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Use Eclipse CVS plug-in

You will use Eclipse CVS-plug-in work on this project and complete your tasks. Simply click the java  file you want to edit in the “Package Explorer” on the top-left side, and do  your work on the right side view as shown in Figure 14.
Figure 14 Open a file and edit it
Simply hover your mouse over  a file and right click your mouse, choose “Team” then click “Shown History”,  you will see the history of the chosen file on the right hand side window as  shown in Figure 15. Choose 1.24 and 1.23 at the same time, right click your  mouse and click “Compare with Each Other ”, you will see two revisions of the  same in two sub-windows also shown in Figure 15.

Figure 15 Show history, compare different revisions
Commit your codes. When you finish your work with any files, you need to upload your works onto the CVS repository (commit your changes onto the  repository). To do so, simply hover your mouse over “blackjack” or over the  specific file you just finished editing, and right click your mouse and choose  “Team” then click “Commit”. The instruction is shown in Figure 16.
Figure 16 Commit your changes
Sometimes you may encounter warnings or problems when  committing your changes, the reason of the conflict is that your teammates are  also working on the same file and commit their works before your doing so. To  solver such conflict and to commit your work, one solution is to update the  project to the latest version before you commit your works. Simply hover your  mouse over the project “blackjack” and right click the mouse, choose “Team” and  click “Update”, as shown in Figure 17. After updating to the latest version,  the project will contain all other’s works, and you just need to add your works  in the files and commit again works).
Figure 17 Update to  the latest version
When updating or committing you may encounter conflicts. A  conflict occurs when you have locally modified a resource for which a more  recent revision is available in the repository. In this situation you can  choose to do one of the following:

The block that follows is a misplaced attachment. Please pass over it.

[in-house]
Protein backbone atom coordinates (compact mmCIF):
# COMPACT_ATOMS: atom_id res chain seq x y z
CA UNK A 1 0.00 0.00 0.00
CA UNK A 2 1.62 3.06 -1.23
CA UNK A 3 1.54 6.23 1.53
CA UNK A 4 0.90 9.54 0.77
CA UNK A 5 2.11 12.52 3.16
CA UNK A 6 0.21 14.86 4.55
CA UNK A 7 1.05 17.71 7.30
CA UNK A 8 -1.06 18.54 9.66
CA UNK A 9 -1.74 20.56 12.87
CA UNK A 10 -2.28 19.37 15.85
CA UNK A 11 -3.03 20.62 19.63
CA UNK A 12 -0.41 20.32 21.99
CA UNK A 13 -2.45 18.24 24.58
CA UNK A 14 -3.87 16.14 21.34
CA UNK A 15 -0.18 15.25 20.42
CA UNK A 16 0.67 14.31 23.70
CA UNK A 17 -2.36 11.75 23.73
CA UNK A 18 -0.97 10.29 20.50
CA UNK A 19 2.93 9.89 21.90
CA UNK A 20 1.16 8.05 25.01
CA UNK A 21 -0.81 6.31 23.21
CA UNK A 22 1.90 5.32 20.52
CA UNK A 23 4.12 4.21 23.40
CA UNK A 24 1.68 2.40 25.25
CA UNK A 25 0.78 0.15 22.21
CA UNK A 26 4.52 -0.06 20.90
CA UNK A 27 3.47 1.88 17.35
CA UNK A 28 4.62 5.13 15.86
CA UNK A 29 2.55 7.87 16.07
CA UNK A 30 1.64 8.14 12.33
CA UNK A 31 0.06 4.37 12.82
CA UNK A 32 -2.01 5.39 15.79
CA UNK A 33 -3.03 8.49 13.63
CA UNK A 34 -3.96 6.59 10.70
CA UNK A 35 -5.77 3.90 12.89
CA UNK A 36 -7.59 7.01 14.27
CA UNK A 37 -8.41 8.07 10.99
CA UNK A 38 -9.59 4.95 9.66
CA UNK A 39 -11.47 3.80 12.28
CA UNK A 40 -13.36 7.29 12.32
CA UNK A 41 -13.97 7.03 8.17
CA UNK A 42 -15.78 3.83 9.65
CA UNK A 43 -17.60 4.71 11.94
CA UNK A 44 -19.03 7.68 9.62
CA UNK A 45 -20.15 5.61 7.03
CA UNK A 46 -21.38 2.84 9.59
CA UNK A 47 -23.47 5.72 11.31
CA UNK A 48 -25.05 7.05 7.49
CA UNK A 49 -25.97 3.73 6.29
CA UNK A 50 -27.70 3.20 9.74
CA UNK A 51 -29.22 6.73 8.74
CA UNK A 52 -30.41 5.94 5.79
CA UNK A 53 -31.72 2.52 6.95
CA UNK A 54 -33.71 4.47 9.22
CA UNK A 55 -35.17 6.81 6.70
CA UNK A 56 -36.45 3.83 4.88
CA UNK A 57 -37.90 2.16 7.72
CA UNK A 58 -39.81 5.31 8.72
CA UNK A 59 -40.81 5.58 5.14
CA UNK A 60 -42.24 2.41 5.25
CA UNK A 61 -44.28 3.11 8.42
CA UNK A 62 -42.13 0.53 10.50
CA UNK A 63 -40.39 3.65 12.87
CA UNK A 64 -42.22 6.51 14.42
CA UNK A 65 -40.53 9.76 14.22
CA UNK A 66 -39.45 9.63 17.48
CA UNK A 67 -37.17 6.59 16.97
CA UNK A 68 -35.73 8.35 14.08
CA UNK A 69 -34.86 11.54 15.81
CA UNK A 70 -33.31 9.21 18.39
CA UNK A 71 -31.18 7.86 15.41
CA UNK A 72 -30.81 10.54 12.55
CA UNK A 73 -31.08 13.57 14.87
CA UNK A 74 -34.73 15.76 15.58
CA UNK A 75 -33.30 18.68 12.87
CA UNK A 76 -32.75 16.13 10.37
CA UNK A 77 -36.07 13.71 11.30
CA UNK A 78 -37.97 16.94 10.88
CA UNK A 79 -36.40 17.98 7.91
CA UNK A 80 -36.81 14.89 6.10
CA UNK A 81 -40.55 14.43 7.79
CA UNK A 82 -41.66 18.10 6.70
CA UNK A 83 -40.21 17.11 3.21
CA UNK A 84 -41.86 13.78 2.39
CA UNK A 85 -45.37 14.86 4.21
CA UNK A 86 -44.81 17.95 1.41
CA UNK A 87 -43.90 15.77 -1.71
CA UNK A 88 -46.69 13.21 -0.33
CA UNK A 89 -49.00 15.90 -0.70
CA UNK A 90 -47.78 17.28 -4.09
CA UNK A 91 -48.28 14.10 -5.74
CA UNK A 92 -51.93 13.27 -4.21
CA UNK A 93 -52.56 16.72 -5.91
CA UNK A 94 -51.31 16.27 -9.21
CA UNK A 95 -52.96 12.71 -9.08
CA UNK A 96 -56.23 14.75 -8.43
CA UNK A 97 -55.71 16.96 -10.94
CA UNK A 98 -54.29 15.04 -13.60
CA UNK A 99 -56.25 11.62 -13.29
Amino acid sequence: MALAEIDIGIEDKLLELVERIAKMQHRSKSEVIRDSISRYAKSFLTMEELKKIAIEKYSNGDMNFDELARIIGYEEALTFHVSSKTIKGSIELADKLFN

(1) You can take the change from the branch, discarding your  local work. This could occur if you have made unintended changes locally, or if  you realize that the revision in the repository is better than yours.  Overwriting your local changes should be done with caution since you are in  essence throwing work out.
(2) You can commit your change, subsuming the revision in  the repository. This should be done with great caution since you are in essence  throwing away someone else’s work.
(3) You can merge your work and the repository resource,  saving locally the merged resource. You may then later choose to commit this  merged result.
Typically, you will want to take the third option, that is  to merge, because of the loss of work issues with the other two choices.
Performing a Team > Update will automatically merge into  your local resource differences with the repository resource. This works fine  provided there are no lines with conflicting changes. If there are, CVS inserts  special markup in the file to indicate those lines which could not be merged.  If there is any conflict, inside a file with conflicts, there are one or more conflict sections. Each  one begins with “<<<<<<<”, followed by the  section as found in your local file, followed by “=======”, followed
by the other conflicting version in the repository, followed by  “>>>>>>>”. An conflict example is shown in the  Figure 18. You need to review both your local changes and remote changes in the  repository to understand the conflict and resolve the conflict by merging both  changes together manually and removing all the conflict markups. After that,  you can commit the changes to the repository.
Figure 18 Merge  Conflict